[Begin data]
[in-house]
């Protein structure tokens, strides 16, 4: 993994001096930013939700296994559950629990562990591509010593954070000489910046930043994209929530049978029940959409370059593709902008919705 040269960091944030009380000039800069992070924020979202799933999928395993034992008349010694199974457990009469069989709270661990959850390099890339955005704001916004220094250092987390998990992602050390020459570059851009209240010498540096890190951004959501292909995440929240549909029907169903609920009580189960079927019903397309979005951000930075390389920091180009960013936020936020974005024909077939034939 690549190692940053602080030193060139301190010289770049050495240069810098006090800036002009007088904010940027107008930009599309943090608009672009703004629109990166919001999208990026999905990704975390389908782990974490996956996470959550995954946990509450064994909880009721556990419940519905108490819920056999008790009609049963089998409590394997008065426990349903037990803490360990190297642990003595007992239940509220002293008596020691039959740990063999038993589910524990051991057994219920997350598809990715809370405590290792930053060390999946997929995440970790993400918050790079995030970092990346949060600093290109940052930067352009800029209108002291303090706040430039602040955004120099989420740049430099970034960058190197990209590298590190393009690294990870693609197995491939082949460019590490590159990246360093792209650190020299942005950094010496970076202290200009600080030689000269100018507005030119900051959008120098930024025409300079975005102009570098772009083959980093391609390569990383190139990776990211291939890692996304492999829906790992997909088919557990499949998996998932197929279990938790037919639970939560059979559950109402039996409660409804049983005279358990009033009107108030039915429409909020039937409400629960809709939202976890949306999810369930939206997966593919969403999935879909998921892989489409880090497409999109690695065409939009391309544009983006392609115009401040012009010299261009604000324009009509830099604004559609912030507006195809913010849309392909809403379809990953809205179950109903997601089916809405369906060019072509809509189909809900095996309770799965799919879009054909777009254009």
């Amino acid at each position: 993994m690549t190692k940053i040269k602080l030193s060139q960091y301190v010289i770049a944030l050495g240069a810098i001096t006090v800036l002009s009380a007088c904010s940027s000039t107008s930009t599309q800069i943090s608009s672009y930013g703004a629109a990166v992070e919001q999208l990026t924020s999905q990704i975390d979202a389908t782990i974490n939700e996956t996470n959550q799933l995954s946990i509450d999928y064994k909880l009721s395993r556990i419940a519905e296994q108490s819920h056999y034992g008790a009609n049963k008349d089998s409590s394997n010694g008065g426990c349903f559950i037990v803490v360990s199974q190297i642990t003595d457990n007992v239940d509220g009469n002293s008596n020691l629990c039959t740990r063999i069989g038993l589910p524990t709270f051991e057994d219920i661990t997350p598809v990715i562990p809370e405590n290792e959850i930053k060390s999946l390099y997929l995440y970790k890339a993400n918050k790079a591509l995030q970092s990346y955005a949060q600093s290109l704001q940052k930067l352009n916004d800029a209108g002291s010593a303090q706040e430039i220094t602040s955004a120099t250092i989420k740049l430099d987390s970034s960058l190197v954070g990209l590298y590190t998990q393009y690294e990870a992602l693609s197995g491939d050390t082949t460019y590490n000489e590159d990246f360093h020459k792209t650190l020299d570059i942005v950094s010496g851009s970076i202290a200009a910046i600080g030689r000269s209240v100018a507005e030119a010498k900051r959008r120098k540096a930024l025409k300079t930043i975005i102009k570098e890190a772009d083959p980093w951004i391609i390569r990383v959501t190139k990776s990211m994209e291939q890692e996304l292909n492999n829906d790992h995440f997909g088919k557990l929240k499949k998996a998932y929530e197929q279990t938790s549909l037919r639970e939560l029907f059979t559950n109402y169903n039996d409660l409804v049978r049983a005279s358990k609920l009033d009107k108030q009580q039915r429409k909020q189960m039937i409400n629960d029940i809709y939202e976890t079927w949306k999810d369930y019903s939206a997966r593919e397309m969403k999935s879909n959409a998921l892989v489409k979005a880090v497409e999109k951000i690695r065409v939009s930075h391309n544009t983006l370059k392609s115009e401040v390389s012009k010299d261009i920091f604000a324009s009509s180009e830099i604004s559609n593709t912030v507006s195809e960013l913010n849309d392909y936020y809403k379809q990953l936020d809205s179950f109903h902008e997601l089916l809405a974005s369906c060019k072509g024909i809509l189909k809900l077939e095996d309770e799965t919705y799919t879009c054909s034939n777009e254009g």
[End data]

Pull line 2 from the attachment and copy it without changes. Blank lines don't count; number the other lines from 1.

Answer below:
């Protein structure tokens, strides 16, 4: 993994001096930013939700296994559950629990562990591509010593954070000489910046930043994209929530049978029940959409370059593709902008919705 040269960091944030009380000039800069992070924020979202799933999928395993034992008349010694199974457990009469069989709270661990959850390099890339955005704001916004220094250092987390998990992602050390020459570059851009209240010498540096890190951004959501292909995440929240549909029907169903609920009580189960079927019903397309979005951000930075390389920091180009960013936020936020974005024909077939034939 690549190692940053602080030193060139301190010289770049050495240069810098006090800036002009007088904010940027107008930009599309943090608009672009703004629109990166919001999208990026999905990704975390389908782990974490996956996470959550995954946990509450064994909880009721556990419940519905108490819920056999008790009609049963089998409590394997008065426990349903037990803490360990190297642990003595007992239940509220002293008596020691039959740990063999038993589910524990051991057994219920997350598809990715809370405590290792930053060390999946997929995440970790993400918050790079995030970092990346949060600093290109940052930067352009800029209108002291303090706040430039602040955004120099989420740049430099970034960058190197990209590298590190393009690294990870693609197995491939082949460019590490590159990246360093792209650190020299942005950094010496970076202290200009600080030689000269100018507005030119900051959008120098930024025409300079975005102009570098772009083959980093391609390569990383190139990776990211291939890692996304492999829906790992997909088919557990499949998996998932197929279990938790037919639970939560059979559950109402039996409660409804049983005279358990009033009107108030039915429409909020039937409400629960809709939202976890949306999810369930939206997966593919969403999935879909998921892989489409880090497409999109690695065409939009391309544009983006392609115009401040012009010299261009604000324009009509830099604004559609912030507006195809913010849309392909809403379809990953809205179950109903997601089916809405369906060019072509809509189909809900095996309770799965799919879009054909777009254009």